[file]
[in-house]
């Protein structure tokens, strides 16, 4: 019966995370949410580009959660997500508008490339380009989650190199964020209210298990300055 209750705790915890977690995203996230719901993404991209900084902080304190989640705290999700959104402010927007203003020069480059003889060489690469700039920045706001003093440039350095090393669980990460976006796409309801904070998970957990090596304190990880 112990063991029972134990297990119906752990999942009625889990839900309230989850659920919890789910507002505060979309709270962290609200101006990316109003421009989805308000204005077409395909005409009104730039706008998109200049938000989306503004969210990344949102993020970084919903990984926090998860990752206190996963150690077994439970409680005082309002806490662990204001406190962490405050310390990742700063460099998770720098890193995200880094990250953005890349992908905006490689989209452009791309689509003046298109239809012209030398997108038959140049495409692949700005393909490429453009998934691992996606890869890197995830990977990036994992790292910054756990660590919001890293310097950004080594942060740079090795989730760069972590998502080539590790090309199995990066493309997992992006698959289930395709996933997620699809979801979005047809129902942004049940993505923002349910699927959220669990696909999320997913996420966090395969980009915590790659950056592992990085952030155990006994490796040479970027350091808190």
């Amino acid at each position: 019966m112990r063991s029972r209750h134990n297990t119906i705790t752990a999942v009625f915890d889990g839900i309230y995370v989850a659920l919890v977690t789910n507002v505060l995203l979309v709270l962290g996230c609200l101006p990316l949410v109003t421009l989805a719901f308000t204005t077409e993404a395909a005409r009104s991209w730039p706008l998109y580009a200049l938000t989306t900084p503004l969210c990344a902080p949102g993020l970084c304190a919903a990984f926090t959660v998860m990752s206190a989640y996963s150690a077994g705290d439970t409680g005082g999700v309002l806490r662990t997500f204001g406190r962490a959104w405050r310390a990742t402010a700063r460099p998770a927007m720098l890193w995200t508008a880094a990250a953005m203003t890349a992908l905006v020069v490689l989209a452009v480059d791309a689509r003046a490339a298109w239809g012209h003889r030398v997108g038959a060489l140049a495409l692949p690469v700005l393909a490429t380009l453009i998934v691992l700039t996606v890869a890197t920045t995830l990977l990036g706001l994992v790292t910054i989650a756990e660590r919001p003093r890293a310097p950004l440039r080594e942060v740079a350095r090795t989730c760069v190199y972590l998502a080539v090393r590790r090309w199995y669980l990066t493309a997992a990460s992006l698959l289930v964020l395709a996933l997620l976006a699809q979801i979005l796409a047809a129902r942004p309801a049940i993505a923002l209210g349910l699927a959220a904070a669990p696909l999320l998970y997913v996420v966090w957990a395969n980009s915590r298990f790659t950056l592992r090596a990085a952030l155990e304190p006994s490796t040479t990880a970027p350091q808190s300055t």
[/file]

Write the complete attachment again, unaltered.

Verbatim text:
[in-house]
């Protein structure tokens, strides 16, 4: 019966995370949410580009959660997500508008490339380009989650190199964020209210298990300055 209750705790915890977690995203996230719901993404991209900084902080304190989640705290999700959104402010927007203003020069480059003889060489690469700039920045706001003093440039350095090393669980990460976006796409309801904070998970957990090596304190990880 112990063991029972134990297990119906752990999942009625889990839900309230989850659920919890789910507002505060979309709270962290609200101006990316109003421009989805308000204005077409395909005409009104730039706008998109200049938000989306503004969210990344949102993020970084919903990984926090998860990752206190996963150690077994439970409680005082309002806490662990204001406190962490405050310390990742700063460099998770720098890193995200880094990250953005890349992908905006490689989209452009791309689509003046298109239809012209030398997108038959140049495409692949700005393909490429453009998934691992996606890869890197995830990977990036994992790292910054756990660590919001890293310097950004080594942060740079090795989730760069972590998502080539590790090309199995990066493309997992992006698959289930395709996933997620699809979801979005047809129902942004049940993505923002349910699927959220669990696909999320997913996420966090395969980009915590790659950056592992990085952030155990006994490796040479970027350091808190």
């Amino acid at each position: 019966m112990r063991s029972r209750h134990n297990t119906i705790t752990a999942v009625f915890d889990g839900i309230y995370v989850a659920l919890v977690t789910n507002v505060l995203l979309v709270l962290g996230c609200l101006p990316l949410v109003t421009l989805a719901f308000t204005t077409e993404a395909a005409r009104s991209w730039p706008l998109y580009a200049l938000t989306t900084p503004l969210c990344a902080p949102g993020l970084c304190a919903a990984f926090t959660v998860m990752s206190a989640y996963s150690a077994g705290d439970t409680g005082g999700v309002l806490r662990t997500f204001g406190r962490a959104w405050r310390a990742t402010a700063r460099p998770a927007m720098l890193w995200t508008a880094a990250a953005m203003t890349a992908l905006v020069v490689l989209a452009v480059d791309a689509r003046a490339a298109w239809g012209h003889r030398v997108g038959a060489l140049a495409l692949p690469v700005l393909a490429t380009l453009i998934v691992l700039t996606v890869a890197t920045t995830l990977l990036g706001l994992v790292t910054i989650a756990e660590r919001p003093r890293a310097p950004l440039r080594e942060v740079a350095r090795t989730c760069v190199y972590l998502a080539v090393r590790r090309w199995y669980l990066t493309a997992a990460s992006l698959l289930v964020l395709a996933l997620l976006a699809q979801i979005l796409a047809a129902r942004p309801a049940i993505a923002l209210g349910l699927a959220a904070a669990p696909l999320l998970y997913v996420v966090w957990a395969n980009s915590r298990f790659t950056l592992r090596a990085a952030l155990e304190p006994s490796t040479t990880a970027p350091q808190s300055t």